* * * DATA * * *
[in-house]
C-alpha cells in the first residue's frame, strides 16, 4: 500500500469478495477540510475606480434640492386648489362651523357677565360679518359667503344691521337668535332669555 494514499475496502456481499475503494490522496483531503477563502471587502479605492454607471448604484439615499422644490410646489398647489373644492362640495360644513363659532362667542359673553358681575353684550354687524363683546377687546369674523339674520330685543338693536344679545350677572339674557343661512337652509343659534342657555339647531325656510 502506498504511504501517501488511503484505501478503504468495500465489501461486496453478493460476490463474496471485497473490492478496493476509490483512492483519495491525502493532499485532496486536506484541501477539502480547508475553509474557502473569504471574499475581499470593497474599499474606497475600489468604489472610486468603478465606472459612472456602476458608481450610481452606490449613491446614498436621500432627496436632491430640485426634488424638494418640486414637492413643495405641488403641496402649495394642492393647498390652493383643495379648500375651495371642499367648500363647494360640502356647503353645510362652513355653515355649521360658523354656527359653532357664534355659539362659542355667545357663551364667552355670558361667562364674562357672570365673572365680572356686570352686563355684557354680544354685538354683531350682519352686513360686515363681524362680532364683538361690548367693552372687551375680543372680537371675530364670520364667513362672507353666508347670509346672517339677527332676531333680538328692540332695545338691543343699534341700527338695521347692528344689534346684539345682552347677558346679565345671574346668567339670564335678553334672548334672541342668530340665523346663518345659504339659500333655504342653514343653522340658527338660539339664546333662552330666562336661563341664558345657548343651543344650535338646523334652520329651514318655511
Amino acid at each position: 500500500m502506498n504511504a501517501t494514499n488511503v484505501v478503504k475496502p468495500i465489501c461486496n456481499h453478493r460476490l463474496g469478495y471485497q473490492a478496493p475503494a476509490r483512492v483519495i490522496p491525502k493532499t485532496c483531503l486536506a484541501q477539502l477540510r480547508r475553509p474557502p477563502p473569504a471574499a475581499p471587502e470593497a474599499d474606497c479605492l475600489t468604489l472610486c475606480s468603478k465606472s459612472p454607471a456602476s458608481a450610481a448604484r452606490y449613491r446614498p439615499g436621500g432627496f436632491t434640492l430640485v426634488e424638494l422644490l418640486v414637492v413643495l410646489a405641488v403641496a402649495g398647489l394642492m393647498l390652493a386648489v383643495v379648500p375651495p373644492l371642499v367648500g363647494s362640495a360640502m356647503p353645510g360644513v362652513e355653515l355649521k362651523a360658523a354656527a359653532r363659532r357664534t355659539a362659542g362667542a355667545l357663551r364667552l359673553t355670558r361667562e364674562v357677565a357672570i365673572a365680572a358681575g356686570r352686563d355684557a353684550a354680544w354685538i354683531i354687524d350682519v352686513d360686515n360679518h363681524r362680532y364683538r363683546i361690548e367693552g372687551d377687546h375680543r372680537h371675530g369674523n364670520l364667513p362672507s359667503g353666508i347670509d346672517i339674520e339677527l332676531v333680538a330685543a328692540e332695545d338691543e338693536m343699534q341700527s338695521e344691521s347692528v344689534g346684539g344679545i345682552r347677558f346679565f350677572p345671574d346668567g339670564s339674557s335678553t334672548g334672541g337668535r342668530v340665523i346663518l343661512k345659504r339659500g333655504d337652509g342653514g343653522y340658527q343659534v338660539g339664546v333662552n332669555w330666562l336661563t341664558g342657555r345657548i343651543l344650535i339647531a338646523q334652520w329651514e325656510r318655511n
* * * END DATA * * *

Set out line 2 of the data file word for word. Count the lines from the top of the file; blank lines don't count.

C-alpha cells in the first residue's frame, strides 16, 4: 500500500469478495477540510475606480434640492386648489362651523357677565360679518359667503344691521337668535332669555 494514499475496502456481499475503494490522496483531503477563502471587502479605492454607471448604484439615499422644490410646489398647489373644492362640495360644513363659532362667542359673553358681575353684550354687524363683546377687546369674523339674520330685543338693536344679545350677572339674557343661512337652509343659534342657555339647531325656510 502506498504511504501517501488511503484505501478503504468495500465489501461486496453478493460476490463474496471485497473490492478496493476509490483512492483519495491525502493532499485532496486536506484541501477539502480547508475553509474557502473569504471574499475581499470593497474599499474606497475600489468604489472610486468603478465606472459612472456602476458608481450610481452606490449613491446614498436621500432627496436632491430640485426634488424638494418640486414637492413643495405641488403641496402649495394642492393647498390652493383643495379648500375651495371642499367648500363647494360640502356647503353645510362652513355653515355649521360658523354656527359653532357664534355659539362659542355667545357663551364667552355670558361667562364674562357672570365673572365680572356686570352686563355684557354680544354685538354683531350682519352686513360686515363681524362680532364683538361690548367693552372687551375680543372680537371675530364670520364667513362672507353666508347670509346672517339677527332676531333680538328692540332695545338691543343699534341700527338695521347692528344689534346684539345682552347677558346679565345671574346668567339670564335678553334672548334672541342668530340665523346663518345659504339659500333655504342653514343653522340658527338660539339664546333662552330666562336661563341664558345657548343651543344650535338646523334652520329651514318655511